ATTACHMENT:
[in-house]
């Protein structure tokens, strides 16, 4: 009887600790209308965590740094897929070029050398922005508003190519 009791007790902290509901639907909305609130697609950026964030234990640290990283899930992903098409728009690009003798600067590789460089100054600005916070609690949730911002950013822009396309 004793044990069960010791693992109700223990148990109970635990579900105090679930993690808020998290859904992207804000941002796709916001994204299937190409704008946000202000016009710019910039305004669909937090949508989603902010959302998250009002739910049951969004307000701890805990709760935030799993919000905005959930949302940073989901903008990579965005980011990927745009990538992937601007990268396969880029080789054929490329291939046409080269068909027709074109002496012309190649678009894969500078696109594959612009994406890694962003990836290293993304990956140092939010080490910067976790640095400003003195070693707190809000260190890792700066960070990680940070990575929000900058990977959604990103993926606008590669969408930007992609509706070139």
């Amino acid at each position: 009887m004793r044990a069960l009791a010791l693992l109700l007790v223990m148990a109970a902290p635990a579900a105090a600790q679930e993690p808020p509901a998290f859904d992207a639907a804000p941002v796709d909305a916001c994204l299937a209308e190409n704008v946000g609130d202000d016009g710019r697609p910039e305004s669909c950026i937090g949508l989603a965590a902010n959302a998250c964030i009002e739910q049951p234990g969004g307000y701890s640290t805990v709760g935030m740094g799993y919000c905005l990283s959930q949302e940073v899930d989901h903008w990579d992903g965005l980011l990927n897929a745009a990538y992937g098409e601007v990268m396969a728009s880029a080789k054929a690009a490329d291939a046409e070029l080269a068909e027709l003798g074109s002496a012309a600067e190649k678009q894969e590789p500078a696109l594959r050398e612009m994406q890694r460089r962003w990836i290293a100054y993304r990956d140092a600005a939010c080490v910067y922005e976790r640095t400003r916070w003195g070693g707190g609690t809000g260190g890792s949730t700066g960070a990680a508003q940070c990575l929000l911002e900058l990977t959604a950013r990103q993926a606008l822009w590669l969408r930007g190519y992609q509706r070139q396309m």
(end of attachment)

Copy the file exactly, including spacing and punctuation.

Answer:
[in-house]
């Protein structure tokens, strides 16, 4: 009887600790209308965590740094897929070029050398922005508003190519 009791007790902290509901639907909305609130697609950026964030234990640290990283899930992903098409728009690009003798600067590789460089100054600005916070609690949730911002950013822009396309 004793044990069960010791693992109700223990148990109970635990579900105090679930993690808020998290859904992207804000941002796709916001994204299937190409704008946000202000016009710019910039305004669909937090949508989603902010959302998250009002739910049951969004307000701890805990709760935030799993919000905005959930949302940073989901903008990579965005980011990927745009990538992937601007990268396969880029080789054929490329291939046409080269068909027709074109002496012309190649678009894969500078696109594959612009994406890694962003990836290293993304990956140092939010080490910067976790640095400003003195070693707190809000260190890792700066960070990680940070990575929000900058990977959604990103993926606008590669969408930007992609509706070139």
């Amino acid at each position: 009887m004793r044990a069960l009791a010791l693992l109700l007790v223990m148990a109970a902290p635990a579900a105090a600790q679930e993690p808020p509901a998290f859904d992207a639907a804000p941002v796709d909305a916001c994204l299937a209308e190409n704008v946000g609130d202000d016009g710019r697609p910039e305004s669909c950026i937090g949508l989603a965590a902010n959302a998250c964030i009002e739910q049951p234990g969004g307000y701890s640290t805990v709760g935030m740094g799993y919000c905005l990283s959930q949302e940073v899930d989901h903008w990579d992903g965005l980011l990927n897929a745009a990538y992937g098409e601007v990268m396969a728009s880029a080789k054929a690009a490329d291939a046409e070029l080269a068909e027709l003798g074109s002496a012309a600067e190649k678009q894969e590789p500078a696109l594959r050398e612009m994406q890694r460089r962003w990836i290293a100054y993304r990956d140092a600005a939010c080490v910067y922005e976790r640095t400003r916070w003195g070693g707190g609690t809000g260190g890792s949730t700066g960070a990680a508003q940070c990575l929000l911002e900058l990977t959604a950013r990103q993926a606008l822009w590669l969408r930007g190519y992609q509706r070139q396309m």